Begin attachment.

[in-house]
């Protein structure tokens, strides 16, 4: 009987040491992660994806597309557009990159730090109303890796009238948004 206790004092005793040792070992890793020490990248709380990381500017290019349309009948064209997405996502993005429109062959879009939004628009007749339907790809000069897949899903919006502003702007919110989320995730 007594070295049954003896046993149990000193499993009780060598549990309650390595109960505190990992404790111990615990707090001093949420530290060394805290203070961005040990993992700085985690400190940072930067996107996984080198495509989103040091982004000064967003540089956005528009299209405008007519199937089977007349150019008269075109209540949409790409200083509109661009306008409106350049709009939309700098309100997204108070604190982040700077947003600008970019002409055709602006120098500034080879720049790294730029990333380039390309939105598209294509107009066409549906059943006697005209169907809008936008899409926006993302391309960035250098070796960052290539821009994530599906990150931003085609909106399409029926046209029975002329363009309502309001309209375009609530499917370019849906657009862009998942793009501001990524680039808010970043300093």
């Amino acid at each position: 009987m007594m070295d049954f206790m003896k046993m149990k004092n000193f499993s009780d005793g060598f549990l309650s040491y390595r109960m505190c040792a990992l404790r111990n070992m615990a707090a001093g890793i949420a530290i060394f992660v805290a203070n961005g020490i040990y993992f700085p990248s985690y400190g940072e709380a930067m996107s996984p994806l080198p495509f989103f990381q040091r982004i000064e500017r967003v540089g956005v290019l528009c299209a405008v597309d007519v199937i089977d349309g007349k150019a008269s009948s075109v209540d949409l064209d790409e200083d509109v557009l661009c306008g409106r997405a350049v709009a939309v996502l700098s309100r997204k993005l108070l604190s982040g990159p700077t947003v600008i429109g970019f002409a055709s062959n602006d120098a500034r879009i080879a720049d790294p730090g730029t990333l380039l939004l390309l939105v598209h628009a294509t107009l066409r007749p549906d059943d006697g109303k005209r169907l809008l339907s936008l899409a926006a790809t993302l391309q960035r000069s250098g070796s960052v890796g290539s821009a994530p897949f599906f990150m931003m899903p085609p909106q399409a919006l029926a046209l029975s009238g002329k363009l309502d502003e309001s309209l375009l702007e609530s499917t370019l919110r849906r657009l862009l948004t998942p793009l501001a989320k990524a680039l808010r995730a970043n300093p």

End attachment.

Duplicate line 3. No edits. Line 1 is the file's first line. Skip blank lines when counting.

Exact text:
């Amino acid at each position: 009987m007594m070295d049954f206790m003896k046993m149990k004092n000193f499993s009780d005793g060598f549990l309650s040491y390595r109960m505190c040792a990992l404790r111990n070992m615990a707090a001093g890793i949420a530290i060394f992660v805290a203070n961005g020490i040990y993992f700085p990248s985690y400190g940072e709380a930067m996107s996984p994806l080198p495509f989103f990381q040091r982004i000064e500017r967003v540089g956005v290019l528009c299209a405008v597309d007519v199937i089977d349309g007349k150019a008269s009948s075109v209540d949409l064209d790409e200083d509109v557009l661009c306008g409106r997405a350049v709009a939309v996502l700098s309100r997204k993005l108070l604190s982040g990159p700077t947003v600008i429109g970019f002409a055709s062959n602006d120098a500034r879009i080879a720049d790294p730090g730029t990333l380039l939004l390309l939105v598209h628009a294509t107009l066409r007749p549906d059943d006697g109303k005209r169907l809008l339907s936008l899409a926006a790809t993302l391309q960035r000069s250098g070796s960052v890796g290539s821009a994530p897949f599906f990150m931003m899903p085609p909106q399409a919006l029926a046209l029975s009238g002329k363009l309502d502003e309001s309209l375009l702007e609530s499917t370019l919110r849906r657009l862009l948004t998942p793009l501001a989320k990524a680039l808010r995730a970043n300093p």